Warming up before a performance or even a practice session is very important.  Do you consistently warm-up before you play the piano?  What is your routine?  Below is an excellent article from TakeLessons.com that will give you six fresh ideas for piano warm-ups.

We all know the importance of warming up – but do you actually commit to a proper warm-up every time you sit down to play the piano?  If you’re in a rush, it’s easy to forget it.  However, an effective warm-up is essential for avoiding injuries, such as tendonitis, and can also help increase the dexterity of your fingers and hands, allowing you to reach certain tough chords.

Before you get into the “meat and potatoes” of your practice session, you’ll want to spend a good 10-15 minutes focusing on your muscles and tendons.  A consistent warm-up can also prepare your mind, a great habit to help ensure that your practicing is effective.  Luckily, it doesn’t need to be all piano scales and arpeggios every time (yawn!). To get the creative ideas flowing, here are some great warm-up ideas, excerpted from Dr. Chris Foley’s e-Book 31 Days to Better Practicing:

1. Do a physical warm-up such as yoga or tai chi. Many teachers have talked about the benefits of stretching exercises before practice and if you can incorporate them into your routine, you can drastically cut down on the chance of physical injury from playing.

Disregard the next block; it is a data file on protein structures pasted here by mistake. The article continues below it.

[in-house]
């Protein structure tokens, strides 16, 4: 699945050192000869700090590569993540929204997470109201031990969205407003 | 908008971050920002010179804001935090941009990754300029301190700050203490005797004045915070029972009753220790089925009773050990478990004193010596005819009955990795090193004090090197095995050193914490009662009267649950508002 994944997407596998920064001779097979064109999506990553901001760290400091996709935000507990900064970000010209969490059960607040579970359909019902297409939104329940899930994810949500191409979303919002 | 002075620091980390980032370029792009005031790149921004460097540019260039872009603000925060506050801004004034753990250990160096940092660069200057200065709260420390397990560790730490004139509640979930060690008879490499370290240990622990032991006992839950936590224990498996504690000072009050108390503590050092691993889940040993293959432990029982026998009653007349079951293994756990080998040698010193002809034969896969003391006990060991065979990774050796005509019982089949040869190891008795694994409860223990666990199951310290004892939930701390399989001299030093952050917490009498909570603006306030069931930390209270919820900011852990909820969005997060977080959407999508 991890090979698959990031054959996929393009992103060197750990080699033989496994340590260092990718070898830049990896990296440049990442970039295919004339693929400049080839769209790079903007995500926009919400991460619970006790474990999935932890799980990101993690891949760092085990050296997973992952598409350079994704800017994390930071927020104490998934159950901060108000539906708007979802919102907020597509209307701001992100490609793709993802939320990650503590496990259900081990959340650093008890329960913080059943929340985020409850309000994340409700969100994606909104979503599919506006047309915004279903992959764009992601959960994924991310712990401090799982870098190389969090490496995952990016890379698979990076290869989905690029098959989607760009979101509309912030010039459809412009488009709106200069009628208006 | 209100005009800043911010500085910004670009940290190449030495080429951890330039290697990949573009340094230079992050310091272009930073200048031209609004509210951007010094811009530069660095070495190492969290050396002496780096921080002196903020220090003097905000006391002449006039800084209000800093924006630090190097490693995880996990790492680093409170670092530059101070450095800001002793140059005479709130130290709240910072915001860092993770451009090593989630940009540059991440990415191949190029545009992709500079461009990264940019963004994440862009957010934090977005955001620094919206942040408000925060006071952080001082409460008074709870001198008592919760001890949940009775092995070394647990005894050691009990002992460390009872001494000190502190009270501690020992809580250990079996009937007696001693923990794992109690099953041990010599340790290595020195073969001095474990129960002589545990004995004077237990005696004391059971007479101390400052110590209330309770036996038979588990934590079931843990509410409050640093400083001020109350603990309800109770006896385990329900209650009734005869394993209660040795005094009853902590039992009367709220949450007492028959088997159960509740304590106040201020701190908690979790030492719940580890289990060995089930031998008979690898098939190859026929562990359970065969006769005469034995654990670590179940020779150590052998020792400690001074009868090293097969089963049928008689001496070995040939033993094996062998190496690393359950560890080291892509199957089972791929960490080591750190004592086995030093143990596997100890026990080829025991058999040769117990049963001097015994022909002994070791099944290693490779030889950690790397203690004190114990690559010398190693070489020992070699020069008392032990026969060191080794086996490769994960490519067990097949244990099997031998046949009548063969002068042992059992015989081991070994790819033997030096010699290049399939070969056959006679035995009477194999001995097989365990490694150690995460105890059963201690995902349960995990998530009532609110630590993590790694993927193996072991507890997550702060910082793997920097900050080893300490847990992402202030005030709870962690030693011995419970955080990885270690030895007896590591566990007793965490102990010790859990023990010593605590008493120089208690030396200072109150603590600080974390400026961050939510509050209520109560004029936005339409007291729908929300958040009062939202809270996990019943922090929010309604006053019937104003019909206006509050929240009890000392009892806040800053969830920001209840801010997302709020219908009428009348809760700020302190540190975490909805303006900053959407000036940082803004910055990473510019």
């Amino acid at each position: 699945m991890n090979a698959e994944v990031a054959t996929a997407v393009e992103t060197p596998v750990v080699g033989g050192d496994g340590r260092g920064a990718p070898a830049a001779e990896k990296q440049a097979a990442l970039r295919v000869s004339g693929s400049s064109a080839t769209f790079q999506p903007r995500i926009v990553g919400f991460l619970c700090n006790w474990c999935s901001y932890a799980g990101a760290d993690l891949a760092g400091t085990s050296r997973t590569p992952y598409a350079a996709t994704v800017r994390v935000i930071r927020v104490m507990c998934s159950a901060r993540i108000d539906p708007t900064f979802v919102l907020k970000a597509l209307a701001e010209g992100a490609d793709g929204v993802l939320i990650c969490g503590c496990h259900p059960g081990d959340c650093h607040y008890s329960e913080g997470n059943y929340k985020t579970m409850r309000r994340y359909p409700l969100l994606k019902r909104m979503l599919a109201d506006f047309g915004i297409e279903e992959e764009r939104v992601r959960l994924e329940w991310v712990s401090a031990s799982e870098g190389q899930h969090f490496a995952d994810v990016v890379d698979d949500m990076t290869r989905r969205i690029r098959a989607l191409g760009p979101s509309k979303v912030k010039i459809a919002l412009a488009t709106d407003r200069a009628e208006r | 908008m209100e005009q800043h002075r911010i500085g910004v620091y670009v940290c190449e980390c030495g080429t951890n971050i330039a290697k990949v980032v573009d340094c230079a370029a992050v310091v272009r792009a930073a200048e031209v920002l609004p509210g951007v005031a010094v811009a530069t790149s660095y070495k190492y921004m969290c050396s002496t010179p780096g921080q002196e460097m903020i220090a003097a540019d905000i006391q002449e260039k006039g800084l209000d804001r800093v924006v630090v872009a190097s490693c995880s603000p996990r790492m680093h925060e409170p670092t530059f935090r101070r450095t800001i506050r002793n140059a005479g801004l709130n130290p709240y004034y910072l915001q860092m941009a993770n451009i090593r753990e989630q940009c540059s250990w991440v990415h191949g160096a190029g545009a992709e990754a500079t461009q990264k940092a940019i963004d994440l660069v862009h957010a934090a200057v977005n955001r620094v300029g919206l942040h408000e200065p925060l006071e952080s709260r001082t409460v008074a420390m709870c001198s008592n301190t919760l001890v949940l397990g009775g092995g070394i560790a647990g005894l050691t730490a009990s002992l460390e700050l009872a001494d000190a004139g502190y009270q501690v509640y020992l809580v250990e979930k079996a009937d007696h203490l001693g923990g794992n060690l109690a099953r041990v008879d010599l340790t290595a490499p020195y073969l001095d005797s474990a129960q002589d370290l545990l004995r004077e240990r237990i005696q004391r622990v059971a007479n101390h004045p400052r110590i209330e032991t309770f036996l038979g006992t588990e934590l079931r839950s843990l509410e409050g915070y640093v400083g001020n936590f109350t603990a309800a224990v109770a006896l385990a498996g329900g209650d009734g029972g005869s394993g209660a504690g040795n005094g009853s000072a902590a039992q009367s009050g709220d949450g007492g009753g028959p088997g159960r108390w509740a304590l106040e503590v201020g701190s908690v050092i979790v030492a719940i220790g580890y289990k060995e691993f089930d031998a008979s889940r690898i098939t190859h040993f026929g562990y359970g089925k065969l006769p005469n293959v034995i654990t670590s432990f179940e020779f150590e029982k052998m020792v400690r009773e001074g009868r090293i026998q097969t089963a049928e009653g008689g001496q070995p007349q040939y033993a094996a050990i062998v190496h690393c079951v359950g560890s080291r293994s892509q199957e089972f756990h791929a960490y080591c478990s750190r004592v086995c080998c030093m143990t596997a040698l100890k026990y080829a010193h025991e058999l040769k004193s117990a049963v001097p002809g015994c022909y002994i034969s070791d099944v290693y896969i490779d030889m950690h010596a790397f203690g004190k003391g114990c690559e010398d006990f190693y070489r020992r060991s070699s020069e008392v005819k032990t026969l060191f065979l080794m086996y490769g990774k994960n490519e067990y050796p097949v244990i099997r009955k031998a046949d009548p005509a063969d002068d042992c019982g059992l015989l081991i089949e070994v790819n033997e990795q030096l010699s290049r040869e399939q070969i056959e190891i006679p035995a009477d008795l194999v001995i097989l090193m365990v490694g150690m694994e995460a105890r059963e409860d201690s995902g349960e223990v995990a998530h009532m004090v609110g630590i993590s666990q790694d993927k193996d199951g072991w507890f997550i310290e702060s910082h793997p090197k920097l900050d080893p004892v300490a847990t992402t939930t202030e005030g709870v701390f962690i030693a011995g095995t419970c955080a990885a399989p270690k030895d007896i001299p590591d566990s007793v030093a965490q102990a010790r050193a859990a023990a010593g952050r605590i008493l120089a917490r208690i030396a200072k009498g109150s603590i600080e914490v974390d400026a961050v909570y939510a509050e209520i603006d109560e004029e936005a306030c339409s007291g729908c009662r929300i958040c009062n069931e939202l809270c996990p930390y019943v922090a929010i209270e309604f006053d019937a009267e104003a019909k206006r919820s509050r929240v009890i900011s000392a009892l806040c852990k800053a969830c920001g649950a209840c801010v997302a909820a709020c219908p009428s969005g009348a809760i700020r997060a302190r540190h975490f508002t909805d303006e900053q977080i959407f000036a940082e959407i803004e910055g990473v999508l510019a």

2. Problem solving time. Jump to the most problematic areas of your current repertoire and fix the spots that are giving you the most grief. Take them apart and practice them in new and interesting ways.

3. Play something entirely enjoyable with the most beautiful sound you are capable of. Then launch into your regular work. The legendary violinist Itzhak Perlman is said to start his practice sessions in this manner.

4. Sight read as a warm-up. Done over the course of weeks or months, you can improve your reading skills to an incredible extent by setting aside time to sight read every day. And what better time to do it than at the beginning of your session.

5. Slow practice. Just as athletes take it slow at the beginning of a training session, so should we. Work on a short section of a piece, whether problematic or not. Practicing slowly can allow you to be in total command of your instrument and develop greater awareness of what there is in the music and your approach to it.

6. Change things from time to time. There are some musicians who boast that they have a set warm-up that they have been following for years. What a dull way to start your practice day! The more interesting you can make your first minutes at the instrument, the better off you’ll be later on.

The previous excerpt was posted here with permission from www.takelessons.comWe have re-posted it here for our Tampa Bay Music Academy readership.  To read it in the original context, click here.  Visit our website home for information on finding a music teacher who offers private piano lessons, guitar lessons, saxophone lessons, voice lessons, or music lessons in any other instrument proficiency category.